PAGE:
twitter-most-popular-photo-post-01-eriksolheim-tigersThe second most popular visual tweet was shared by Erik Solheim, the Executive Director of UNEP, the UN Environment agency. The tweet, with a picture of a tiger, sent on Global Tiger Day states that: “Only some 3890 tigers left in the wild.” and garnered 28,224 interactions.


twitter-most-popular-text-tweet-01-antonioguterres-racism-xenophobiaThe fifth most popular tweet with 36,685 likes and retweets is a 132-character statement by UN Secretary General António Guterres, stating that: Racism, xenophobia, anti-Semitism & Islamophobia are poisoning our societies. We must stand up against them. Every time. Everywhere.”



Most Followed International Organisations on Twitter

The United Nations is the most followed international organisation on Twitter with 9,352,821 followers, ahead of UNICEF and the World Health Organization with 6.3 and 3.8 million followers, respectively. The @WWF and @HRW (Human Rights Watch) complete the Top 5 list of the most followed accounts.


The @ICRC has added witnessed a phenomenal growth of 169 percent on its Twitter page, adding 1,277,777 new followers between September 2016 and September 2017 and is in eleventh position among the most followed international organisations. UNESCO has recorded the second largest growth, a 75 percent increase, followed by CERN (62 percent) adding 1,167,911 and 921,173 new followers respectively.

The ICRC’s growth is mainly due to a paid promotion strategy. In 2016, the @WorldBank promoted its different language accounts on Twitter. In 2008 the @WEF and @Refugees accounts received a welcome boost when they were both included on Twitter’s initial suggested user list, automatically adding a million followers to their respective accounts. The challenge of promoting accounts is targeting quality followers, and some accounts suffer from large masses of small accounts. Given the sheer size of many accounts, it is difficult to estimate with certainty how many of an organisation’s Twitter followers are automated accounts, also known as bots. NATO Spokeswoman Oana Lungescu saw her followers mysteriously soar in late August 2017 when she became victim of a concerted bot attack from Russian accounts that she reported to Twitter. Read her fascinating post about this new form of spam and hybrid warfare.

Most Engaged International Organisations on Twitter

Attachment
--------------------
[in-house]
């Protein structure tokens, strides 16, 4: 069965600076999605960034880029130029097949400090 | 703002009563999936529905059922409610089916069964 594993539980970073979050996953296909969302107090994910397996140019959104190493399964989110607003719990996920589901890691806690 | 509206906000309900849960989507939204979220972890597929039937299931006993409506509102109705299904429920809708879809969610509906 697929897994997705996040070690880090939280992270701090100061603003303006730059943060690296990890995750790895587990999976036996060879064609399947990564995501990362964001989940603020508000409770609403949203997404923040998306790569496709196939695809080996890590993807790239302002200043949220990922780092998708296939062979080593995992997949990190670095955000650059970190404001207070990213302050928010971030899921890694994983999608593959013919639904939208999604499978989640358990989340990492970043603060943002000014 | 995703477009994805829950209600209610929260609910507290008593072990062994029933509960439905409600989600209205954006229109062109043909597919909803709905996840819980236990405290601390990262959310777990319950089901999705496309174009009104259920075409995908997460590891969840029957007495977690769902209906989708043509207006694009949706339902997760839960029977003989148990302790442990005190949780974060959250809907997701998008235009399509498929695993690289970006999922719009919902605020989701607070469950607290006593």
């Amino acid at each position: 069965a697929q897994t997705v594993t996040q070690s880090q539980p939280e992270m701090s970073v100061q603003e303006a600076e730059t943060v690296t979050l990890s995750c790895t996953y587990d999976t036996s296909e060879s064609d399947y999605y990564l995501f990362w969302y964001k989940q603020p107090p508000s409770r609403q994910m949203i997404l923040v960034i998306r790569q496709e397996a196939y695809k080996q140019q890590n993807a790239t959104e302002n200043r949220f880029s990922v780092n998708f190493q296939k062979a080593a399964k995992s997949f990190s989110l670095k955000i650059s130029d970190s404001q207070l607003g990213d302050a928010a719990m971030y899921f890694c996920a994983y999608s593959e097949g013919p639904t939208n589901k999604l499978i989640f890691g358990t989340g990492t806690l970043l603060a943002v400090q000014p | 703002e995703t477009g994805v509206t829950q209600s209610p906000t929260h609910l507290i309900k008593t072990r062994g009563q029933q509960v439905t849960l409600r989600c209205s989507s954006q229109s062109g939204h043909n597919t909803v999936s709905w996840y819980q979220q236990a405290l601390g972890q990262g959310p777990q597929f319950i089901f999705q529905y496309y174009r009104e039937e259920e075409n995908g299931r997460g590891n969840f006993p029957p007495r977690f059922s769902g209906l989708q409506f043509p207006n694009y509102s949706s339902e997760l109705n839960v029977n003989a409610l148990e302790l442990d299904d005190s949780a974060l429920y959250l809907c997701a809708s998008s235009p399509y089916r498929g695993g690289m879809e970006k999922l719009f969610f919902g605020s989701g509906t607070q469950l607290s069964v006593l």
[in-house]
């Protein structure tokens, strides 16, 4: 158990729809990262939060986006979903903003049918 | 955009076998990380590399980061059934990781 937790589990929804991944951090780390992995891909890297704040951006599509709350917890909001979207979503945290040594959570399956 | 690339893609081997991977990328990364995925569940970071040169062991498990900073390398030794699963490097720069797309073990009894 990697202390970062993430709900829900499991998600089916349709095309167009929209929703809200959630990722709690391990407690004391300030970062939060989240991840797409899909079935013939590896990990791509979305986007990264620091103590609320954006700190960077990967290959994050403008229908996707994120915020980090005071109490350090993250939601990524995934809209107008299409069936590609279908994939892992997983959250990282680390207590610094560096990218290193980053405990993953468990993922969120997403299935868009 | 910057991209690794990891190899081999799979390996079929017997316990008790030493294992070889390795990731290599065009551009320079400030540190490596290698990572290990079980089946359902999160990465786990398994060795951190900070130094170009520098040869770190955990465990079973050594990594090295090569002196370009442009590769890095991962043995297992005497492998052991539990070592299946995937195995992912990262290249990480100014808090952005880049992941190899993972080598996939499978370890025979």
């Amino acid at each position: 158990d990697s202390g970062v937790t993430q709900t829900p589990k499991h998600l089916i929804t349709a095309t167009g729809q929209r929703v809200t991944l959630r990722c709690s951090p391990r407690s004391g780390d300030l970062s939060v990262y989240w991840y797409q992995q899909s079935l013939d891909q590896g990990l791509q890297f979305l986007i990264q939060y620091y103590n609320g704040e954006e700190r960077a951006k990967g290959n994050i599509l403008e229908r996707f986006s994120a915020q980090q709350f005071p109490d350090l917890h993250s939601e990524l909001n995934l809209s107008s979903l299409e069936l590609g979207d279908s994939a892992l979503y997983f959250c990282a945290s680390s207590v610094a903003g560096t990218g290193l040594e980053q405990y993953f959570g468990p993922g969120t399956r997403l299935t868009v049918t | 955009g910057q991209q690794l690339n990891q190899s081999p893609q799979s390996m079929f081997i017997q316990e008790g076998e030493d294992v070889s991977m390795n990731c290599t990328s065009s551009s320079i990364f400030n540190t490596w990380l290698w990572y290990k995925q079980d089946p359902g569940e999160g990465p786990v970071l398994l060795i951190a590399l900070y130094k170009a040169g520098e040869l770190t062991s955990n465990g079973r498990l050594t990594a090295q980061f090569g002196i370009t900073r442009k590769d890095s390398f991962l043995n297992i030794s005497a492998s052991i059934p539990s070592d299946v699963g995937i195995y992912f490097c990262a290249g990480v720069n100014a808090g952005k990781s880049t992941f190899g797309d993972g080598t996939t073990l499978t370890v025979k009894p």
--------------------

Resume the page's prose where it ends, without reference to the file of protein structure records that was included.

However, large followings do not necessarily translate into better engagement on Twitter. A more interesting indicator of an account’s performance is the total number of interactions – the sum of all likes and retweets. Obviously, this indicator is not perfect, since organisations can pay to play and promote their tweets to garner more interactions.

twitter-most-engagedThe World Economic Forum clearly dominates the Twitter rankings in terms of engagement. In the past 12 months, its account received 4,177,022 likes and retweets. This is almost twice as many as @UNICEF and the @UN, both of which have two and three times more followers, respectively, than the @WEF. The World Economic Forum does not pay to promote its tweets and its success is mainly due to highly shareable content. The WEF posts powerful tweets that are on average only 60-characters long and feature engaging visuals or videos.

Most Active International Organisations on Twitter


The World Economic Forum led in terms of total engagements that can also be explained by its hyperactivity. The World Economic Forum is by far the most active international organisation, with an average of 106.64 tweets per day, while the mean average tweets per day of all organisations is only 3.77. The @WEF tends to repeat the best performing tweets up to 10 times over different days and in different time zones to reach the largest possible audience. The industrial-style output of content linking to the Forum blog resembles more a news organization than an international organisation.

Probably because of its size and its hyperactivity, the @WEF has the lowest interaction rate of only 0.004 percent among the Top 10 accounts. The @UN is not faring much better, with a 0.005 percent interaction rate which is the total of interactions divided by the number of posts and the average number of followers over the past 12 months. Among the 15 most followed international organisations, @Greenpeace and @UN_Women have probably the best interaction rates of 0.023 percent. All international organisations combined have sent 2,406,249 tweets and almost a quarter of that number was generated by the @WWF account which automatically replied to any user using the hashtag #EndangeredEmoji encouraging them to donate on the WWF website and now boasts 550,000 tweets.

Most Effective International Organisations on Twitter

Another interesting statistic about the effectiveness of a Twitter account is the number of average retweets per tweet. In this regard, @UNICEF is the most effective with 222 average retweets per tweet, ahead of the @UN and the @WHO with 197 and 185 average retweets per tweet respectively.


Best Connected International Organisations on Twitter

UN agencies tend to follow each other on Twitter, which allows their social media teams to communicate with each other via private direct messages on the platform. The @UNDP has mutual connections with 87 other agencies, the @UN and the @UNGeneva accounts are in second and third and place mutually connected with 82 and 81 other organisations.


Most Followed Leaders of International Organisations on Twitter